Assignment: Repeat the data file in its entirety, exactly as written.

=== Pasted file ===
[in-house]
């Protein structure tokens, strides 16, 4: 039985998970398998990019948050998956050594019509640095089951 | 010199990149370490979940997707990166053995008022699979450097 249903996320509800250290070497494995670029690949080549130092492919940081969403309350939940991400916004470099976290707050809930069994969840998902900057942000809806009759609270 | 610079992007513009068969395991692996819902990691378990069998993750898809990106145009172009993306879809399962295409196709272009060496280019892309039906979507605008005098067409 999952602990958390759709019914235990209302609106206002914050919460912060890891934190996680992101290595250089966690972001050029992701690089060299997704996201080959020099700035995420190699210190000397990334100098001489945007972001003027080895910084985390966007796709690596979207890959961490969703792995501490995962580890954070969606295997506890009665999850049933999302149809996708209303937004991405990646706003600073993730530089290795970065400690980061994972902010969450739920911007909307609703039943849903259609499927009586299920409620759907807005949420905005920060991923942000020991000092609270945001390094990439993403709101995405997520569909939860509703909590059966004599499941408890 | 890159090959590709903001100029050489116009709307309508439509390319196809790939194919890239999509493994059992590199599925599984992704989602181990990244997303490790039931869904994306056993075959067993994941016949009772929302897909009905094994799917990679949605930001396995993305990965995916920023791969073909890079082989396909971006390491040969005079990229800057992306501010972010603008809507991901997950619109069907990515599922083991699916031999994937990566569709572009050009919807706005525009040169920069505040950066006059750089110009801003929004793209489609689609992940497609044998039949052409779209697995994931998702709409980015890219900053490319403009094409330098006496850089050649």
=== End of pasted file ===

[in-house]
């Protein structure tokens, strides 16, 4: 039985998970398998990019948050998956050594019509640095089951 | 010199990149370490979940997707990166053995008022699979450097 249903996320509800250290070497494995670029690949080549130092492919940081969403309350939940991400916004470099976290707050809930069994969840998902900057942000809806009759609270 | 610079992007513009068969395991692996819902990691378990069998993750898809990106145009172009993306879809399962295409196709272009060496280019892309039906979507605008005098067409 999952602990958390759709019914235990209302609106206002914050919460912060890891934190996680992101290595250089966690972001050029992701690089060299997704996201080959020099700035995420190699210190000397990334100098001489945007972001003027080895910084985390966007796709690596979207890959961490969703792995501490995962580890954070969606295997506890009665999850049933999302149809996708209303937004991405990646706003600073993730530089290795970065400690980061994972902010969450739920911007909307609703039943849903259609499927009586299920409620759907807005949420905005920060991923942000020991000092609270945001390094990439993403709101995405997520569909939860509703909590059966004599499941408890 | 890159090959590709903001100029050489116009709307309508439509390319196809790939194919890239999509493994059992590199599925599984992704989602181990990244997303490790039931869904994306056993075959067993994941016949009772929302897909009905094994799917990679949605930001396995993305990965995916920023791969073909890079082989396909971006390491040969005079990229800057992306501010972010603008809507991901997950619109069907990515599922083991699916031999994937990566569709572009050009919807706005525009040169920069505040950066006059750089110009801003929004793209489609689609992940497609044998039949052409779209697995994931998702709409980015890219900053490319403009094409330098006496850089050649």